• Wacom's Intuos Pro To Be Supported By The Linux 4.11 Kernel
    Jiri Kosina submitted the HID updates today for the Linux 4.11 kernel cycle.
  • Mesa 13.0.5 Released for Linux Gamers with over 70 Improvements, Bug Fixes
    We reported the other day that Mesa 13.0.5 3D Graphics Library will be released this week, and it looks like Collabora's Emil Velikov announced it earlier this morning for all Linux gamers. Mesa 13.0.5 is a maintenance update to the Mesa 13.0 stable series of the open source graphics stack used by default in numerous, if not all GNU/Linux distributions, providing gamers with powerful drivers for their AMD Radeon, Nvidia, and Intel GPUs. It comes approximately three weeks after the Mesa 13.0.4 update.
  • mesa 13.0.5

Interview: Thomas Weissel Installing Plasma in Austrian Schools

With Plasma 5 having reached maturity for widespread use we are starting to see rollouts of it in large environments. Dot News interviewed the admin behind one such rollout in Austrian schools. Read more

today's leftovers

  • Top Lightweight Linux Distributions To Try In 2017
    Today I am going to discuss the top lightweight Linux distros you can try this year on your computer. Although you got yourself a prettyLinuxle linux already but there is always something new to try in Linux. Remember I recommend to try this distros in virtualbox firstly or with the live boot before messing with your system. All distro that I will mention here will be new and somewhat differ from regular distros.
  • [ANNOUNCE] linux-4.10-ck1 / MuQSS CPU scheduler 0.152
  • MSAA Compression Support For Intel's ANV Vulkan Driver
    Intel developer Jason Ekstrand posted a patch over the weekend for enabling MSAA compression support within the ANV Vulkan driver.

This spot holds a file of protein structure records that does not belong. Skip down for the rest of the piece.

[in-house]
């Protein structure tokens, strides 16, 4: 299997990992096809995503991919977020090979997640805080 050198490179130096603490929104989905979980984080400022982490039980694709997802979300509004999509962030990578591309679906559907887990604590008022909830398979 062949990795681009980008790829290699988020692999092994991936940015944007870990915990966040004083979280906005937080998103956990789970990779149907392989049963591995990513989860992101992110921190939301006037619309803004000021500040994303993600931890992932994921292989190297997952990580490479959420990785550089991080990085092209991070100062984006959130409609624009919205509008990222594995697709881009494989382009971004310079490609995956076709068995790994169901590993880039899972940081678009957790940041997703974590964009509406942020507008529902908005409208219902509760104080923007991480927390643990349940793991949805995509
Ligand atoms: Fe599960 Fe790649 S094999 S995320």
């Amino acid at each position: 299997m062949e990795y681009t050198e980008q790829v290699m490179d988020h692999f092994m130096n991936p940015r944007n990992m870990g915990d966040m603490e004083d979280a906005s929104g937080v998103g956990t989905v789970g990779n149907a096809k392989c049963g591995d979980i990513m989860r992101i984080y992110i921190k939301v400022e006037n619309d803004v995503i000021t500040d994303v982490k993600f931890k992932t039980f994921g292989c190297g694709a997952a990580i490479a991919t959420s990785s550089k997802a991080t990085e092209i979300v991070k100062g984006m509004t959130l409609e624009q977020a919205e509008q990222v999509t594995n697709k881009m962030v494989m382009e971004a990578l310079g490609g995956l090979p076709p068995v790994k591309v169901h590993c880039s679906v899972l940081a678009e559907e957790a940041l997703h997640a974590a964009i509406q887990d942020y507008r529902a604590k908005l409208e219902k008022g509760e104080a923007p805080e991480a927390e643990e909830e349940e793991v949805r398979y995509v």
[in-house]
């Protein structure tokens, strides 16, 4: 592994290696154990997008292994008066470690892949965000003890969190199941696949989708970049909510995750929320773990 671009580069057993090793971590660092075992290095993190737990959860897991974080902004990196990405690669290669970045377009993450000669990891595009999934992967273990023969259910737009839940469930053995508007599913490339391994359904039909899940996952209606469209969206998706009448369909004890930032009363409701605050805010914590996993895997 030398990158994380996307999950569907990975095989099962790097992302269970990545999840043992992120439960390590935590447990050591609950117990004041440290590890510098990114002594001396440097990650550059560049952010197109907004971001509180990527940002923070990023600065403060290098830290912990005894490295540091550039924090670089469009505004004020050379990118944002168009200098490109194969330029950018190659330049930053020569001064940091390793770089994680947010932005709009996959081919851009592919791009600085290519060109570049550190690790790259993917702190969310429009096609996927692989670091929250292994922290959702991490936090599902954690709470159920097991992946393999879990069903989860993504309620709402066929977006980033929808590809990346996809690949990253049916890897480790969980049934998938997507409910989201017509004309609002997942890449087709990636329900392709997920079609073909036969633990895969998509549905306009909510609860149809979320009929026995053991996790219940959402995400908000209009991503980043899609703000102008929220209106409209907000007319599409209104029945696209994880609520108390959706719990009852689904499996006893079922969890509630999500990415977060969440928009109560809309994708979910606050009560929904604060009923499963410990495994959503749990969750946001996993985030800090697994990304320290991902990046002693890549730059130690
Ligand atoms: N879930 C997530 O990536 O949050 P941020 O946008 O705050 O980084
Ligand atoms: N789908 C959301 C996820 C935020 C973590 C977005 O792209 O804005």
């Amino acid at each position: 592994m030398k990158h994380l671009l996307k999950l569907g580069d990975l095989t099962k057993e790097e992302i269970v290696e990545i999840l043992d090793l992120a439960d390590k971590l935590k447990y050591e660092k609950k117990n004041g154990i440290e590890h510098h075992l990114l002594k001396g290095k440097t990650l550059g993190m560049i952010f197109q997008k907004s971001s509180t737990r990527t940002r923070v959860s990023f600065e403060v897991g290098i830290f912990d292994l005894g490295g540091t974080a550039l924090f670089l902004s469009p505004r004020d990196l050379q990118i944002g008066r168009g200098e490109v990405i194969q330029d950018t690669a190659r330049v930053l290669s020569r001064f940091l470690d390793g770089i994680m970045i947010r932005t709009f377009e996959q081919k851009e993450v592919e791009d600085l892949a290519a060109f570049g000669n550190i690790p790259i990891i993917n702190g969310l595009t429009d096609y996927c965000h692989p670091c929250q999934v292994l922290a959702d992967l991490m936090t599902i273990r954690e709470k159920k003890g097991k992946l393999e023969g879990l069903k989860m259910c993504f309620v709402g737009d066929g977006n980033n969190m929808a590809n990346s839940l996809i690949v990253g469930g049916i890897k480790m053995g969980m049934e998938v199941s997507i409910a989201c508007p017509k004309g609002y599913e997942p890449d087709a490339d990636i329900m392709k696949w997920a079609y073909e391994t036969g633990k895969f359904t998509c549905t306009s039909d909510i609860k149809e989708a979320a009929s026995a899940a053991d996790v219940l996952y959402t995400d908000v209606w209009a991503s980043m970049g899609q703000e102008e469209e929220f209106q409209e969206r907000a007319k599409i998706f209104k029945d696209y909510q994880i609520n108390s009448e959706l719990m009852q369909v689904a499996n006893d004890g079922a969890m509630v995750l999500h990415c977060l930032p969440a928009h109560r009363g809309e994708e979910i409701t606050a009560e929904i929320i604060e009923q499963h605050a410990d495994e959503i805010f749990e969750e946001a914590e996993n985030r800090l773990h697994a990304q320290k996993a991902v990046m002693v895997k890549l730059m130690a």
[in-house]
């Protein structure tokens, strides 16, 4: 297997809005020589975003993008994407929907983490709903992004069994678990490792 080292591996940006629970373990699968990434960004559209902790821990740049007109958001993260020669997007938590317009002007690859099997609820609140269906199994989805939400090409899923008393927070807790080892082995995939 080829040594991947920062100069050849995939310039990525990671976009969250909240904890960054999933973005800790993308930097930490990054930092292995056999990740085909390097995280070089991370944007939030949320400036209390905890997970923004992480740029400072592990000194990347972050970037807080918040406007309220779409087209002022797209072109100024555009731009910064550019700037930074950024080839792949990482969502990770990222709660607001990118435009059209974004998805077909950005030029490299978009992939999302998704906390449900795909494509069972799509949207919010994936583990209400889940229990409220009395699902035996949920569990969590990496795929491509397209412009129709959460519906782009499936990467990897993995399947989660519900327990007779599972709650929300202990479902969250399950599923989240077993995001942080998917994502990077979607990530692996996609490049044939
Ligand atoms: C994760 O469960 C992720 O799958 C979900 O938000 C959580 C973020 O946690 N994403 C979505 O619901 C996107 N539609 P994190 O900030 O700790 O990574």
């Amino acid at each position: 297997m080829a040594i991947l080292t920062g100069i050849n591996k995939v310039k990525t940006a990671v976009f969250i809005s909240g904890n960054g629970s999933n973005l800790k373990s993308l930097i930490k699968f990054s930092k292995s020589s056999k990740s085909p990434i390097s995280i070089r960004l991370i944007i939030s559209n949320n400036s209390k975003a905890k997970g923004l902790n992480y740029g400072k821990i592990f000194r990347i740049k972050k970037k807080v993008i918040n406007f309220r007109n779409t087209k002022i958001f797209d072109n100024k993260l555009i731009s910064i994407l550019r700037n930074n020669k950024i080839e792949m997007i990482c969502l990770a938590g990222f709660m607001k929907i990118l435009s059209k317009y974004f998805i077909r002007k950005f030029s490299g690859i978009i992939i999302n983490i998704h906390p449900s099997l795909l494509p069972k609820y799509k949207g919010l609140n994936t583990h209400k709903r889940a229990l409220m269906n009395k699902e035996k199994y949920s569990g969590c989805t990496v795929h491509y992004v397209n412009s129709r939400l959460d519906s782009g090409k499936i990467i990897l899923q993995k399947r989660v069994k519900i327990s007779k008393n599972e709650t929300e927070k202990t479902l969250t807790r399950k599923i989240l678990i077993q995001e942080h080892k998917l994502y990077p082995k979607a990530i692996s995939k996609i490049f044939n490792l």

• Highlights of YaST development sprint 31
    As we announced in the previous report, our 31th Scrum sprint was slightly shorter than the usual ones. But you would never say so looking to this blog post. We have a lot of things to talk you about!
  • Comparing Mobile Subscriber Data Across Different Sources - How accurate is the TomiAhonen Almanac every year?
    You’ll see that last spring I felt the world had 7.6 Billion total mobile subscriptions when machine-to-machine (M2M) connections are included. I felt the world had 7.2 Billion total subscriptions when excluding M2M and just counting those in use by humans. And the most relevant number (bottom line) is the ‘unique’ mobile users, which I felt was an even 5.0 Billion humans in 2015. The chart also has the total handsets-in-use statistic which I felt was 5.6 Billion at the end of 2015. Note that I was literally the first person to report on the distinction of the unique user count vs total subscriptions and I have been urging, nearly begging for the big industry giants to also measure that number. They are slowly joining in that count. Similarly to M2M, we also are now starting to see others report M2M counts. I have yet to see a major mobile statistical provider give a global count of devices in use. That will hopefully come also, soon. But lets examine these three numbers that we now do have other sources, a year later, to see did I know what I was doing.